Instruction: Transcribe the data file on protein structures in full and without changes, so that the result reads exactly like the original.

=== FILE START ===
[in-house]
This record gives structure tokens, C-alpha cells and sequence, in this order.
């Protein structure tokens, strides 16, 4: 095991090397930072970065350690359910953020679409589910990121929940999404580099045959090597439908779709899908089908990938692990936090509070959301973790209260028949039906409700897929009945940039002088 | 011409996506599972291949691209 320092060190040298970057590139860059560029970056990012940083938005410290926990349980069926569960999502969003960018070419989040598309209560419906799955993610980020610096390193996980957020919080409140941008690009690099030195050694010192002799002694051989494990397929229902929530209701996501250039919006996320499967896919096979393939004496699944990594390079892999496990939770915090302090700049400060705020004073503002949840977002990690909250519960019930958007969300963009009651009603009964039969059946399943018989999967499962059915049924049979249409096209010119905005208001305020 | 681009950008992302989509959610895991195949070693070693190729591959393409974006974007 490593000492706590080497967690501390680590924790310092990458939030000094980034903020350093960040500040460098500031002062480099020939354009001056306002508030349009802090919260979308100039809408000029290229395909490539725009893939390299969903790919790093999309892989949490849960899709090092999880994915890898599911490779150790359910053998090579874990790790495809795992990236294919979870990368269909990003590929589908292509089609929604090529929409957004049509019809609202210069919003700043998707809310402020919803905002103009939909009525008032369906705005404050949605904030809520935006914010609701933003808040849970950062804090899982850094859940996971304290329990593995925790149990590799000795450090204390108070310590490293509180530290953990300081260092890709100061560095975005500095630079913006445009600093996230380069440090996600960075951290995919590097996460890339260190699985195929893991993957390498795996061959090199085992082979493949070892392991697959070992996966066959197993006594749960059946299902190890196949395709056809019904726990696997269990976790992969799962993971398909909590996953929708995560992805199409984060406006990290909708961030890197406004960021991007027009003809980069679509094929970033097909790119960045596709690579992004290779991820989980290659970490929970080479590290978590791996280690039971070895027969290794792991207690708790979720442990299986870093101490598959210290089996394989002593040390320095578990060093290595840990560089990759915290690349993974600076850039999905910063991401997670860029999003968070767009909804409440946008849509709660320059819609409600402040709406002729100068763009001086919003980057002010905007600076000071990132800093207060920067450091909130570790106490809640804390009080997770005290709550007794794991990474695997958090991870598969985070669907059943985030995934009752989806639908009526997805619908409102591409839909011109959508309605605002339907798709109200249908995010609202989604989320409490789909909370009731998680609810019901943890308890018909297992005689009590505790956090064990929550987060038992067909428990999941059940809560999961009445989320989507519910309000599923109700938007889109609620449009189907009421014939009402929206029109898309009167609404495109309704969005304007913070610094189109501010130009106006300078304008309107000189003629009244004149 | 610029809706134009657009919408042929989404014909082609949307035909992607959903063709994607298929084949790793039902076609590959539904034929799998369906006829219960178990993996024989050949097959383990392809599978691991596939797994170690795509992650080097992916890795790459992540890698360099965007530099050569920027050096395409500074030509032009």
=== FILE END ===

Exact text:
[in-house]
This record gives structure tokens, C-alpha cells and sequence, in this order.
């Protein structure tokens, strides 16, 4: 095991090397930072970065350690359910953020679409589910990121929940999404580099045959090597439908779709899908089908990938692990936090509070959301973790209260028949039906409700897929009945940039002088 | 011409996506599972291949691209 320092060190040298970057590139860059560029970056990012940083938005410290926990349980069926569960999502969003960018070419989040598309209560419906799955993610980020610096390193996980957020919080409140941008690009690099030195050694010192002799002694051989494990397929229902929530209701996501250039919006996320499967896919096979393939004496699944990594390079892999496990939770915090302090700049400060705020004073503002949840977002990690909250519960019930958007969300963009009651009603009964039969059946399943018989999967499962059915049924049979249409096209010119905005208001305020 | 681009950008992302989509959610895991195949070693070693190729591959393409974006974007 490593000492706590080497967690501390680590924790310092990458939030000094980034903020350093960040500040460098500031002062480099020939354009001056306002508030349009802090919260979308100039809408000029290229395909490539725009893939390299969903790919790093999309892989949490849960899709090092999880994915890898599911490779150790359910053998090579874990790790495809795992990236294919979870990368269909990003590929589908292509089609929604090529929409957004049509019809609202210069919003700043998707809310402020919803905002103009939909009525008032369906705005404050949605904030809520935006914010609701933003808040849970950062804090899982850094859940996971304290329990593995925790149990590799000795450090204390108070310590490293509180530290953990300081260092890709100061560095975005500095630079913006445009600093996230380069440090996600960075951290995919590097996460890339260190699985195929893991993957390498795996061959090199085992082979493949070892392991697959070992996966066959197993006594749960059946299902190890196949395709056809019904726990696997269990976790992969799962993971398909909590996953929708995560992805199409984060406006990290909708961030890197406004960021991007027009003809980069679509094929970033097909790119960045596709690579992004290779991820989980290659970490929970080479590290978590791996280690039971070895027969290794792991207690708790979720442990299986870093101490598959210290089996394989002593040390320095578990060093290595840990560089990759915290690349993974600076850039999905910063991401997670860029999003968070767009909804409440946008849509709660320059819609409600402040709406002729100068763009001086919003980057002010905007600076000071990132800093207060920067450091909130570790106490809640804390009080997770005290709550007794794991990474695997958090991870598969985070669907059943985030995934009752989806639908009526997805619908409102591409839909011109959508309605605002339907798709109200249908995010609202989604989320409490789909909370009731998680609810019901943890308890018909297992005689009590505790956090064990929550987060038992067909428990999941059940809560999961009445989320989507519910309000599923109700938007889109609620449009189907009421014939009402929206029109898309009167609404495109309704969005304007913070610094189109501010130009106006300078304008309107000189003629009244004149 | 610029809706134009657009919408042929989404014909082609949307035909992607959903063709994607298929084949790793039902076609590959539904034929799998369906006829219960178990993996024989050949097959383990392809599978691991596939797994170690795509992650080097992916890795790459992540890698360099965007530099050569920027050096395409500074030509032009």